Goodbye Qt, hello tkinter
I was originally planning on using Qt for doing Python GUI applications, because I’ve heard of Qt, QTK+, and JavaFX. I only know JavaFX as far as GUI stuff goes (unless you count web dev frontend development as a GUI). It turns out that the course for Python and Qt I was going to take actually had video tutorials for an outdated version of Python, and the Qt PySide version was out of date too, which meant I couldn’t even follow the code examples in the video tutorials because they were for obsolete versions which had different syntax. It would have been a serious struggle to change everything in order to follow along, so I gave up.
I did some research online, and apparently Qt isn’t the easiest way to get a GUI program up and running in Python. Modern versions of Python come with tkinter, which is apparently based on Tcl/Tk. I’ll admit that I have no prior experience with that, and I’ve never even really heard of it. But because it actually comes with Python, rather than being a standalone download/installation, that makes it much easier. Ease of development, at least in my opinion, can be more important than framework-specific features. Maybe Qt is more robust in some ways, but I really don’t care. The fact that a Python/Qt course on Udemy was outdated and confusing means I’ll jump ship to something that is easier to learn and work with.
I’m not new to GUI development or the idea of event-driven programming, with event listeners for each button, and getting text from text fields, or using file choosers (like in Java, the FileChooser class) to get a file upload from the user. So I’m not learning GUI programming in its entirety, just things that are specific to Python and tkinter, which is easier than starting with absolutely no prior knowledge.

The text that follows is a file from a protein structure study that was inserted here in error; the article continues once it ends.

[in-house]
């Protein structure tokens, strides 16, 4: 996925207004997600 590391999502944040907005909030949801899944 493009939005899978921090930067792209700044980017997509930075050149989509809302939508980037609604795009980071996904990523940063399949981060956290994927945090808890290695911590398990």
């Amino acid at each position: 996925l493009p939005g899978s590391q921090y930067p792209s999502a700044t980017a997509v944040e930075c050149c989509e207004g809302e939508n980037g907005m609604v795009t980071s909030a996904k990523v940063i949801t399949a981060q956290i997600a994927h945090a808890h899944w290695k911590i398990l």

I’ve found that learning Python is pretty easy because of my prior knowledge of Java. However, sometimes I have to let my previous Java-thinking mindset go because it can get in the way of learning Python due to the differences between them. But as far as basic paradigm and programming stuff goes, I am basically only learning the differences in syntactic sugar, typing systems (dynamic in Python vs. static in Java), some built-in methods, and basic/preferred data structures in Python, like tuples, dictionaries, lists, and things like that.
Not putting all your eggs in one basket
I could have much more easily developed my static site generator in Java and JavaFX, because that’s what I’m the most experienced in, as far as programming goes. I took multiple Java classes in university, and I’ve made a lot of Java programs too. Read lots of books on Java and done some online Java courses in addition to my college classes. I’ve even ventured out of the Oracle API and learned some Apache library stuff. But even so, I think that, rather than continuing to be competent with Java, it’s better to get outside my comfort zone and learn a new language and new ways of programming instead of putting all my eggs in one basket. I could just say that I’m a “Java developer” but I really want to transcend beyond being a one-trick pony. I think any developer worth their salt needs to know multiple languages.